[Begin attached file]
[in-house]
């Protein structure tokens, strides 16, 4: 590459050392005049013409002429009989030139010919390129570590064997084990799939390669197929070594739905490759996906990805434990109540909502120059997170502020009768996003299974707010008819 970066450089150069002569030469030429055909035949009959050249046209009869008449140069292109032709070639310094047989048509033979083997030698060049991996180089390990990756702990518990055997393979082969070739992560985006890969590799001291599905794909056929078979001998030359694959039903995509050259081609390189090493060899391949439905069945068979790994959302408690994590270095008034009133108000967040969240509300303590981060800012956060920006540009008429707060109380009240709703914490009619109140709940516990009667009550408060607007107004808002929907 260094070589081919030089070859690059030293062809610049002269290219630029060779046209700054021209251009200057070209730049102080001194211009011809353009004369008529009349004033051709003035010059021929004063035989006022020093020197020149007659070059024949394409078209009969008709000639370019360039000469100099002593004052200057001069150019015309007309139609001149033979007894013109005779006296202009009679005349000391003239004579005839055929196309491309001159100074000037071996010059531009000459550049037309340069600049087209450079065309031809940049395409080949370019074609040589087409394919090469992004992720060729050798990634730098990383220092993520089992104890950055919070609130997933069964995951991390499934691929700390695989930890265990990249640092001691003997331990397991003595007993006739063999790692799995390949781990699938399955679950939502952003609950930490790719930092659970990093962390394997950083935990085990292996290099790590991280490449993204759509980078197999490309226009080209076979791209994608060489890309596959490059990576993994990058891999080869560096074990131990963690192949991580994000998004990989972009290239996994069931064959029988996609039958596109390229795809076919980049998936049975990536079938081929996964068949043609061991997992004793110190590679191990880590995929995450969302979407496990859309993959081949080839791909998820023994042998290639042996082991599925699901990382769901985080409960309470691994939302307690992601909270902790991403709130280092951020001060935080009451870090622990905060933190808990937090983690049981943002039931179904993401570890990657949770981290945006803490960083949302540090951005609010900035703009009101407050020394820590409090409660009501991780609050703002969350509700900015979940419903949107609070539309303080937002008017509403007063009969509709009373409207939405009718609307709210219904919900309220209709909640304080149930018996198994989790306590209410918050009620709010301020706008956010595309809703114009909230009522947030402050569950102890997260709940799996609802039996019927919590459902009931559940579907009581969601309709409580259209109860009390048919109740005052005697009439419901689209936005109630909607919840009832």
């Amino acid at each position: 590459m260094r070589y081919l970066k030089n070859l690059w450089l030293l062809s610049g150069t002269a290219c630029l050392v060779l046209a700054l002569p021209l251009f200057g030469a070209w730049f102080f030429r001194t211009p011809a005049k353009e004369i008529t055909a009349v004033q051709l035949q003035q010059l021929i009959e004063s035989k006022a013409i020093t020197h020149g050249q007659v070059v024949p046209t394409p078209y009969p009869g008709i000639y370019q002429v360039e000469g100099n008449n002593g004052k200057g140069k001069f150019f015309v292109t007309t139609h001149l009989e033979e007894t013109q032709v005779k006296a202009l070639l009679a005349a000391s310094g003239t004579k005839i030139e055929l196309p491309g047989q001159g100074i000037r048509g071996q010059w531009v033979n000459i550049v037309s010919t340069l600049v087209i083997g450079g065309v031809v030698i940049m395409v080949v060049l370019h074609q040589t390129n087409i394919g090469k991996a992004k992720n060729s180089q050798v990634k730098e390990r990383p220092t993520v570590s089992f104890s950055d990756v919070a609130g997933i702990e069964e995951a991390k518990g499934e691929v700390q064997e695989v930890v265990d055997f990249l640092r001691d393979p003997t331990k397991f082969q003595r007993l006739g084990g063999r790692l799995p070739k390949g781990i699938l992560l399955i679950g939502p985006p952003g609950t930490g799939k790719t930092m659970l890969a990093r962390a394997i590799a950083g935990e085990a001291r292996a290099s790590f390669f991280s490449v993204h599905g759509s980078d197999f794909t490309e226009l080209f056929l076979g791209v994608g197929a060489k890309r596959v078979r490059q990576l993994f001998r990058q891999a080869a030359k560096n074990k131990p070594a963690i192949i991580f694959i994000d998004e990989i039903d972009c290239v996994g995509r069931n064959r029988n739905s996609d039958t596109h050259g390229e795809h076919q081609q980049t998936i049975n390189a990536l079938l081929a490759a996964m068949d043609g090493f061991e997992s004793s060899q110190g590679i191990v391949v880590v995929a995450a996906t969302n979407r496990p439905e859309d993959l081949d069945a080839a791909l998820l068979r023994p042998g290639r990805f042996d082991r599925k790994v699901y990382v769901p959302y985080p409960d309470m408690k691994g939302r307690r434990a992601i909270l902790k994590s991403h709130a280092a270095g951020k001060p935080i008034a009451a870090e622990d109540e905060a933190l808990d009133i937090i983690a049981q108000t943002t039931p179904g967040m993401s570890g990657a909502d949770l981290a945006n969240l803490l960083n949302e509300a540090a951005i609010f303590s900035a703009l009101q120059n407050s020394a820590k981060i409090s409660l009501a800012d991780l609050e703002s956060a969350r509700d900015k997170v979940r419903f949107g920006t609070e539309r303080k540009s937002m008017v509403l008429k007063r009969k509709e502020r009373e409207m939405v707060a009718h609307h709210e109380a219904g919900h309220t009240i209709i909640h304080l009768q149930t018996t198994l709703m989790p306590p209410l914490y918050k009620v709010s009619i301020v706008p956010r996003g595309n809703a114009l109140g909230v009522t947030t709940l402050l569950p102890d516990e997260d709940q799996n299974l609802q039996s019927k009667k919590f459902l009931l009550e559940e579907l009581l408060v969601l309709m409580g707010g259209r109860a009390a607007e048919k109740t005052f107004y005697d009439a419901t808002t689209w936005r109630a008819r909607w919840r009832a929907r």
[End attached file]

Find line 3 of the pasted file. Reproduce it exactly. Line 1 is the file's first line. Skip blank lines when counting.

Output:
């Amino acid at each position: 590459m260094r070589y081919l970066k030089n070859l690059w450089l030293l062809s610049g150069t002269a290219c630029l050392v060779l046209a700054l002569p021209l251009f200057g030469a070209w730049f102080f030429r001194t211009p011809a005049k353009e004369i008529t055909a009349v004033q051709l035949q003035q010059l021929i009959e004063s035989k006022a013409i020093t020197h020149g050249q007659v070059v024949p046209t394409p078209y009969p009869g008709i000639y370019q002429v360039e000469g100099n008449n002593g004052k200057g140069k001069f150019f015309v292109t007309t139609h001149l009989e033979e007894t013109q032709v005779k006296a202009l070639l009679a005349a000391s310094g003239t004579k005839i030139e055929l196309p491309g047989q001159g100074i000037r048509g071996q010059w531009v033979n000459i550049v037309s010919t340069l600049v087209i083997g450079g065309v031809v030698i940049m395409v080949v060049l370019h074609q040589t390129n087409i394919g090469k991996a992004k992720n060729s180089q050798v990634k730098e390990r990383p220092t993520v570590s089992f104890s950055d990756v919070a609130g997933i702990e069964e995951a991390k518990g499934e691929v700390q064997e695989v930890v265990d055997f990249l640092r001691d393979p003997t331990k397991f082969q003595r007993l006739g084990g063999r790692l799995p070739k390949g781990i699938l992560l399955i679950g939502p985006p952003g609950t930490g799939k790719t930092m659970l890969a990093r962390a394997i590799a950083g935990e085990a001291r292996a290099s790590f390669f991280s490449v993204h599905g759509s980078d197999f794909t490309e226009l080209f056929l076979g791209v994608g197929a060489k890309r596959v078979r490059q990576l993994f001998r990058q891999a080869a030359k560096n074990k131990p070594a963690i192949i991580f694959i994000d998004e990989i039903d972009c290239v996994g995509r069931n064959r029988n739905s996609d039958t596109h050259g390229e795809h076919q081609q980049t998936i049975n390189a990536l079938l081929a490759a996964m068949d043609g090493f061991e997992s004793s060899q110190g590679i191990v391949v880590v995929a995450a996906t969302n979407r496990p439905e859309d993959l081949d069945a080839a791909l998820l068979r023994p042998g290639r990805f042996d082991r599925k790994v699901y990382v769901p959302y985080p409960d309470m408690k691994g939302r307690r434990a992601i909270l902790k994590s991403h709130a280092a270095g951020k001060p935080i008034a009451a870090e622990d109540e905060a933190l808990d009133i937090i983690a049981q108000t943002t039931p179904g967040m993401s570890g990657a909502d949770l981290a945006n969240l803490l960083n949302e509300a540090a951005i609010f303590s900035a703009l009101q120059n407050s020394a820590k981060i409090s409660l009501a800012d991780l609050e703002s956060a969350r509700d900015k997170v979940r419903f949107g920006t609070e539309r303080k540009s937002m008017v509403l008429k007063r009969k509709e502020r009373e409207m939405v707060a009718h609307h709210e109380a219904g919900h309220t009240i209709i909640h304080l009768q149930t018996t198994l709703m989790p306590p209410l914490y918050k009620v709010s009619i301020v706008p956010r996003g595309n809703a114009l109140g909230v009522t947030t709940l402050l569950p102890d516990e997260d709940q799996n299974l609802q039996s019927k009667k919590f459902l009931l009550e559940e579907l009581l408060v969601l309709m409580g707010g259209r109860a009390a607007e048919k109740t005052f107004y005697d009439a419901t808002t689209w936005r109630a008819r909607w919840r009832a929907r």